HOMESTEAD, Fla. -- South Florida is a long way from Phoenix, in more ways than one. Cactus-covered hillsides and rugged copper mountains have been replaced by royal palm trees swaying in a humid breeze. A mile-long race track with a dogleg on the backstretch has been replaced by a high-speed intermediate oval. And yet, despite the transition in both climate and geography, at least one driver is having trouble leaving the Valley of the Sun behind.
"I still take the blame," Elliott Sadler said.
One week later, the Richard Childress Racing driver was still stewing over a crash in the final laps at Phoenix that turned his Nationwide Series championship quest into a desperate situation. Running 12th at the white flag, Sadler tangled with Cole Whitt and bounced off the wall right into the path of teammate Brendan Gaughan (watch). The resulting 22nd-place finish left him 20 points behind Ricky Stenhouse Jr., who needs a 16th-place result in Saturday's finale at Homestead-Miami Speedway to clinch his second consecutive series crown.
Given Stenhouse's affinity for Homestead -- a track where his worst finish in two starts is fourth -- the Roush Fenway driver would need a uncharacteristic collapse or breakdown to give away the title. It all adds up to another potential near-miss for Sadler, who finished in the same position behind the same driver one year ago, and barring a surprise turnaround will be left still chasing his first NASCAR crown.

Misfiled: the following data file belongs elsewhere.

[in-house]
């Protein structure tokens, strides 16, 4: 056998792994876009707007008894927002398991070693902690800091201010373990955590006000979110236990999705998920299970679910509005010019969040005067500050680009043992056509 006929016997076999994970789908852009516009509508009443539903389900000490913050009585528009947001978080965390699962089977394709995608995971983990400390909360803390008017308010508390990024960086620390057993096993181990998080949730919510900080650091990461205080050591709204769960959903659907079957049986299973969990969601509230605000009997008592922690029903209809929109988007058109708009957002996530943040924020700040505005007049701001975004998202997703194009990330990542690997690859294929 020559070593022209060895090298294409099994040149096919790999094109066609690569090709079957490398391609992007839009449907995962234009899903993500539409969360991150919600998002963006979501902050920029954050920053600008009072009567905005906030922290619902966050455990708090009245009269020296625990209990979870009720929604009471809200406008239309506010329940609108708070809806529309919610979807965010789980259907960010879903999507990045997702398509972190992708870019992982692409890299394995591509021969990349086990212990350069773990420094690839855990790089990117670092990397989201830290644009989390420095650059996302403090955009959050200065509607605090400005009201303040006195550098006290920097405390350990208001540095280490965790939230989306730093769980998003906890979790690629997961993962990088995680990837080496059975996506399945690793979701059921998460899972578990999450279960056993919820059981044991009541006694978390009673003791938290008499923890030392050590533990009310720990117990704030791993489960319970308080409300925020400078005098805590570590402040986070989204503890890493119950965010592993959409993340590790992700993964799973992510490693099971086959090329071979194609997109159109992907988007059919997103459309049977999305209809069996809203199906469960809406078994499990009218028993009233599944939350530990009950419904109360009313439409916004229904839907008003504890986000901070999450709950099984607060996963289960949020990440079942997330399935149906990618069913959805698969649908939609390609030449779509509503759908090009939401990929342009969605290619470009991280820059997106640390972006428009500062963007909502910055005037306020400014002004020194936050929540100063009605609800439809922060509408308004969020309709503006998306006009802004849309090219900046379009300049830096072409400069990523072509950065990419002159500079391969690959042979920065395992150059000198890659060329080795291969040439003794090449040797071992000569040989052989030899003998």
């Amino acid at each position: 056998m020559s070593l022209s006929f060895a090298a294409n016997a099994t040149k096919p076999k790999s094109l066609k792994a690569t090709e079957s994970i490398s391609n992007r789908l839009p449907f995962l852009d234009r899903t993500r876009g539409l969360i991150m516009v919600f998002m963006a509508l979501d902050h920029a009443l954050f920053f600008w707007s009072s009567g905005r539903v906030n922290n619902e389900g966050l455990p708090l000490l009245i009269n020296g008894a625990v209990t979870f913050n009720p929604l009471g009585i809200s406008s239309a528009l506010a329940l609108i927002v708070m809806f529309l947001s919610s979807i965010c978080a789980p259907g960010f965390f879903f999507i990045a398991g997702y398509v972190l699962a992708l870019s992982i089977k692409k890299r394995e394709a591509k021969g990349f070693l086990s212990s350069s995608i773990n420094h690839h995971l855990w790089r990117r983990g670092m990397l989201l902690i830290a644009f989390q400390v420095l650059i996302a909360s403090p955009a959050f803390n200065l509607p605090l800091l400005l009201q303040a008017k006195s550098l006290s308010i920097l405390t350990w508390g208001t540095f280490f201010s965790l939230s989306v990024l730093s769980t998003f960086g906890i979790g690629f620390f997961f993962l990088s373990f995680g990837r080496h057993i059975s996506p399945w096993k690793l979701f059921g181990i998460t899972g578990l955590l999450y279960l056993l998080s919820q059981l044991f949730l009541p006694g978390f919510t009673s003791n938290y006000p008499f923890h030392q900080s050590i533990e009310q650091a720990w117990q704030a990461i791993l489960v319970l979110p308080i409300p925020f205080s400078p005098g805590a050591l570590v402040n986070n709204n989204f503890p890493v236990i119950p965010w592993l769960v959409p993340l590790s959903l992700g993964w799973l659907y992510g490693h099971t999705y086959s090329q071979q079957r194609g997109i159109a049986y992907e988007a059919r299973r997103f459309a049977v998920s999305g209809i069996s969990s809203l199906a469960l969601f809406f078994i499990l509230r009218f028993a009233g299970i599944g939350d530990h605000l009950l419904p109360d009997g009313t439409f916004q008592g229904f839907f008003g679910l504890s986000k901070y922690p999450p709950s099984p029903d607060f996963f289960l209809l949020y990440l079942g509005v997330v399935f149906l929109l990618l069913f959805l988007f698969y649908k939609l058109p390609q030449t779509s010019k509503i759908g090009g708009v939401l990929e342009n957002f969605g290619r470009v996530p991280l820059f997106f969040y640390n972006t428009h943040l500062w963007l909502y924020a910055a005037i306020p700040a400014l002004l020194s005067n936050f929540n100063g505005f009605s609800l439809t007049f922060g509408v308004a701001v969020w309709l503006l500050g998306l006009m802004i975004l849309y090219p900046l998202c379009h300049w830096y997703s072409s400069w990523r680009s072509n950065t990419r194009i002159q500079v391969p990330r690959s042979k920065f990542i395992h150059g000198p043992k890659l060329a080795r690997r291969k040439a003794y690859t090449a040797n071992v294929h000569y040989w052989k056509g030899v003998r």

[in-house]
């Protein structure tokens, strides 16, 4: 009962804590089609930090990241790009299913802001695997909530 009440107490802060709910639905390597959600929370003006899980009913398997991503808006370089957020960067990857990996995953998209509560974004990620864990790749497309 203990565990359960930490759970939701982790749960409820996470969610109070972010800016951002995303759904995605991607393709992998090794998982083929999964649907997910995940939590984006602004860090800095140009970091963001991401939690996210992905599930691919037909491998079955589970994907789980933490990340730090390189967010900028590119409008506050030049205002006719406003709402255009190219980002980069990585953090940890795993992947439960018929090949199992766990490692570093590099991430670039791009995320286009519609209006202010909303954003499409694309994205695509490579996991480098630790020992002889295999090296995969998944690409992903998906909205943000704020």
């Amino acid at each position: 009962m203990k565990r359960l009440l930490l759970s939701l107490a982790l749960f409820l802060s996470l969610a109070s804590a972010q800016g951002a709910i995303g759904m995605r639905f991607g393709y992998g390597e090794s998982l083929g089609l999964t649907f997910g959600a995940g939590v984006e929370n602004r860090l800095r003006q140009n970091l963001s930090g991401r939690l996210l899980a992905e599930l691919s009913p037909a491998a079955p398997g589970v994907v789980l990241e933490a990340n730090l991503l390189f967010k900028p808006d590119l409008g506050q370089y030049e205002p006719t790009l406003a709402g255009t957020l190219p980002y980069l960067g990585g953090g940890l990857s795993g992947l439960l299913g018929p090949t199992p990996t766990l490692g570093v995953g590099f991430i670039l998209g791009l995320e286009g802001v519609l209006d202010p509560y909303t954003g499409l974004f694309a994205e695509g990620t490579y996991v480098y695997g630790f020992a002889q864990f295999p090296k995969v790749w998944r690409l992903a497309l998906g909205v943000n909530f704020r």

"Twenty points is not undoable, but we know Ricky really runs well at this race track," Sadler said. "But us, for our team, we need to go out and do the best job we can this weekend, try to run up front, lead some laps, try to win the race and just let the points fall where they may. I'm not disappointed at all in the season we've had. We've won a lot of races, won some poles, been in the points lead. At a majority of the races this year we've definitely been in contention, and that's what our goal was when we went to Daytona."